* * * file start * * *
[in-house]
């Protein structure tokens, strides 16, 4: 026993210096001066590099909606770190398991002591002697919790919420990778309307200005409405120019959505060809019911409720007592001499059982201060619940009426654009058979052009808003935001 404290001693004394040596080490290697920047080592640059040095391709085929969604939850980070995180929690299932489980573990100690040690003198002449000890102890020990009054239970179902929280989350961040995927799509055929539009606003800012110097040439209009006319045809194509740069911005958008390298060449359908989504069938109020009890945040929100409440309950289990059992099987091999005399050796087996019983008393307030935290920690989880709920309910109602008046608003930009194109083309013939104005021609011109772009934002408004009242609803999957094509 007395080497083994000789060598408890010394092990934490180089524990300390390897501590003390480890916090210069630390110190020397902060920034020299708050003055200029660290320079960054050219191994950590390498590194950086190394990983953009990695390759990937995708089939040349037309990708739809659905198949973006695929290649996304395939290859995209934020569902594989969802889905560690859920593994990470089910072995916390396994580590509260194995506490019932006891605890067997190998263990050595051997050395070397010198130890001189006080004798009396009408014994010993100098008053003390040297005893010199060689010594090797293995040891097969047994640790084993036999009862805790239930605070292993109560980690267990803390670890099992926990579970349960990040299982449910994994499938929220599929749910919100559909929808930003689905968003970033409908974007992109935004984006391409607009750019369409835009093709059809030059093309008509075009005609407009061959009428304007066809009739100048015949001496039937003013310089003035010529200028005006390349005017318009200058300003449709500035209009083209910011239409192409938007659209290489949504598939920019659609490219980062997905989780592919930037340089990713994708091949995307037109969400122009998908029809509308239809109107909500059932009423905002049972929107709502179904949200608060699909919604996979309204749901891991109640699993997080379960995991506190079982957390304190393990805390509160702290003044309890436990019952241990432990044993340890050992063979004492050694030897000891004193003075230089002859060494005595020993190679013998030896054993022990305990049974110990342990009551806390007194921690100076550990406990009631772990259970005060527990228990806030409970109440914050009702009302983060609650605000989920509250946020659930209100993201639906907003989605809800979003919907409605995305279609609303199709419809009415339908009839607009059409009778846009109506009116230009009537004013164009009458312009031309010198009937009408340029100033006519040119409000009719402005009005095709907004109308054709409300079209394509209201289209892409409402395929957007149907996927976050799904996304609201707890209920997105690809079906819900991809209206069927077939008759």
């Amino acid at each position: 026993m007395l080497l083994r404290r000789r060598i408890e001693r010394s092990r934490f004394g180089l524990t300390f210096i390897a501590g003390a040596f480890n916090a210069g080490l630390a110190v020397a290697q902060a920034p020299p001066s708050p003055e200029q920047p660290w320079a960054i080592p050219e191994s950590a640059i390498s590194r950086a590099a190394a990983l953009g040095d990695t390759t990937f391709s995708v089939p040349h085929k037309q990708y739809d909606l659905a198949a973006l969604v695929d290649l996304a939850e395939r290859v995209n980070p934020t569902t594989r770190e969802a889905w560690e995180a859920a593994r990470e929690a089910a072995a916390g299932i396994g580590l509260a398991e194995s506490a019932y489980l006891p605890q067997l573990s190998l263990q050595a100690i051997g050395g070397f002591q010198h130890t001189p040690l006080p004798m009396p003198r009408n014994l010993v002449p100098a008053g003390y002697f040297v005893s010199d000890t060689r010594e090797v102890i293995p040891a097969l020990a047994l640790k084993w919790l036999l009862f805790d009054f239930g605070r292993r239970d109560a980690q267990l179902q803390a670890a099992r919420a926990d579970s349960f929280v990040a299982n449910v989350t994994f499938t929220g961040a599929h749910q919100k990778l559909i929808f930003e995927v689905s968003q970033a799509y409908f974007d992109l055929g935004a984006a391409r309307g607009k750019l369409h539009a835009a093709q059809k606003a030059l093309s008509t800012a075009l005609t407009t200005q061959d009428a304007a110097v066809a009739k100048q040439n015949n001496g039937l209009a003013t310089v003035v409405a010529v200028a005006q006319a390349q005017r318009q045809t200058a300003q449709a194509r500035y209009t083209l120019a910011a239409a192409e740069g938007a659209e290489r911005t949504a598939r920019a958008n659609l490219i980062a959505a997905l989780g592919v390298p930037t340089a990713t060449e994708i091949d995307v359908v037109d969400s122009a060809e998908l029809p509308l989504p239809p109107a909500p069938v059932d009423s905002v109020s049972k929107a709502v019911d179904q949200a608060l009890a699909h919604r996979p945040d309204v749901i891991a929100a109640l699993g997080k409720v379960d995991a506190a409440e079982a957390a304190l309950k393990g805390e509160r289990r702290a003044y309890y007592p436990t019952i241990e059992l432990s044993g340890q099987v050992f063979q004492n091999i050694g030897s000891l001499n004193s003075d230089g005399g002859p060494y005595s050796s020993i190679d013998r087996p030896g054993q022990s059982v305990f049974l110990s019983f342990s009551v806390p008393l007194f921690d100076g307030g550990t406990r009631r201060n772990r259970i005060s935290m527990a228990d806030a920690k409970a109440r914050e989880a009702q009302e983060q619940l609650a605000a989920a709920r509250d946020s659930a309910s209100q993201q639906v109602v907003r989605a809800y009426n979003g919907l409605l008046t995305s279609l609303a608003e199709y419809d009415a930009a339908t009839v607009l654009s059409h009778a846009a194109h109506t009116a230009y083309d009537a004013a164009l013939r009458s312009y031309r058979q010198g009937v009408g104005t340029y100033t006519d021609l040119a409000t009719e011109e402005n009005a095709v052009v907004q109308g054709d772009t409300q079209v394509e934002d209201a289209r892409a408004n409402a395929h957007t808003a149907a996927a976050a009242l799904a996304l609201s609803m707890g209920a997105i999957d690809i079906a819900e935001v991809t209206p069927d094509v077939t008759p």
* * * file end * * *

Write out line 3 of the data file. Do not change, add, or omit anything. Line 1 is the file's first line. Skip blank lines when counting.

């Amino acid at each position: 026993m007395l080497l083994r404290r000789r060598i408890e001693r010394s092990r934490f004394g180089l524990t300390f210096i390897a501590g003390a040596f480890n916090a210069g080490l630390a110190v020397a290697q902060a920034p020299p001066s708050p003055e200029q920047p660290w320079a960054i080592p050219e191994s950590a640059i390498s590194r950086a590099a190394a990983l953009g040095d990695t390759t990937f391709s995708v089939p040349h085929k037309q990708y739809d909606l659905a198949a973006l969604v695929d290649l996304a939850e395939r290859v995209n980070p934020t569902t594989r770190e969802a889905w560690e995180a859920a593994r990470e929690a089910a072995a916390g299932i396994g580590l509260a398991e194995s506490a019932y489980l006891p605890q067997l573990s190998l263990q050595a100690i051997g050395g070397f002591q010198h130890t001189p040690l006080p004798m009396p003198r009408n014994l010993v002449p100098a008053g003390y002697f040297v005893s010199d000890t060689r010594e090797v102890i293995p040891a097969l020990a047994l640790k084993w919790l036999l009862f805790d009054f239930g605070r292993r239970d109560a980690q267990l179902q803390a670890a099992r919420a926990d579970s349960f929280v990040a299982n449910v989350t994994f499938t929220g961040a599929h749910q919100k990778l559909i929808f930003e995927v689905s968003q970033a799509y409908f974007d992109l055929g935004a984006a391409r309307g607009k750019l369409h539009a835009a093709q059809k606003a030059l093309s008509t800012a075009l005609t407009t200005q061959d009428a304007a110097v066809a009739k100048q040439n015949n001496g039937l209009a003013t310089v003035v409405a010529v200028a005006q006319a390349q005017r318009q045809t200058a300003q449709a194509r500035y209009t083209l120019a910011a239409a192409e740069g938007a659209e290489r911005t949504a598939r920019a958008n659609l490219i980062a959505a997905l989780g592919v390298p930037t340089a990713t060449e994708i091949d995307v359908v037109d969400s122009a060809e998908l029809p509308l989504p239809p109107a909500p069938v059932d009423s905002v109020s049972k929107a709502v019911d179904q949200a608060l009890a699909h919604r996979p945040d309204v749901i891991a929100a109640l699993g997080k409720v379960d995991a506190a409440e079982a957390a304190l309950k393990g805390e509160r289990r702290a003044y309890y007592p436990t019952i241990e059992l432990s044993g340890q099987v050992f063979q004492n091999i050694g030897s000891l001499n004193s003075d230089g005399g002859p060494y005595s050796s020993i190679d013998r087996p030896g054993q022990s059982v305990f049974l110990s019983f342990s009551v806390p008393l007194f921690d100076g307030g550990t406990r009631r201060n772990r259970i005060s935290m527990a228990d806030a920690k409970a109440r914050e989880a009702q009302e983060q619940l609650a605000a989920a709920r509250d946020s659930a309910s209100q993201q639906v109602v907003r989605a809800y009426n979003g919907l409605l008046t995305s279609l609303a608003e199709y419809d009415a930009a339908t009839v607009l654009s059409h009778a846009a194109h109506t009116a230009y083309d009537a004013a164009l013939r009458s312009y031309r058979q010198g009937v009408g104005t340029y100033t006519d021609l040119a409000t009719e011109e402005n009005a095709v052009v907004q109308g054709d772009t409300q079209v394509e934002d209201a289209r892409a408004n409402a395929h957007t808003a149907a996927a976050a009242l799904a996304l609201s609803m707890g209920a997105i999957d690809i079906a819900e935001v991809t209206p069927d094509v077939t008759p």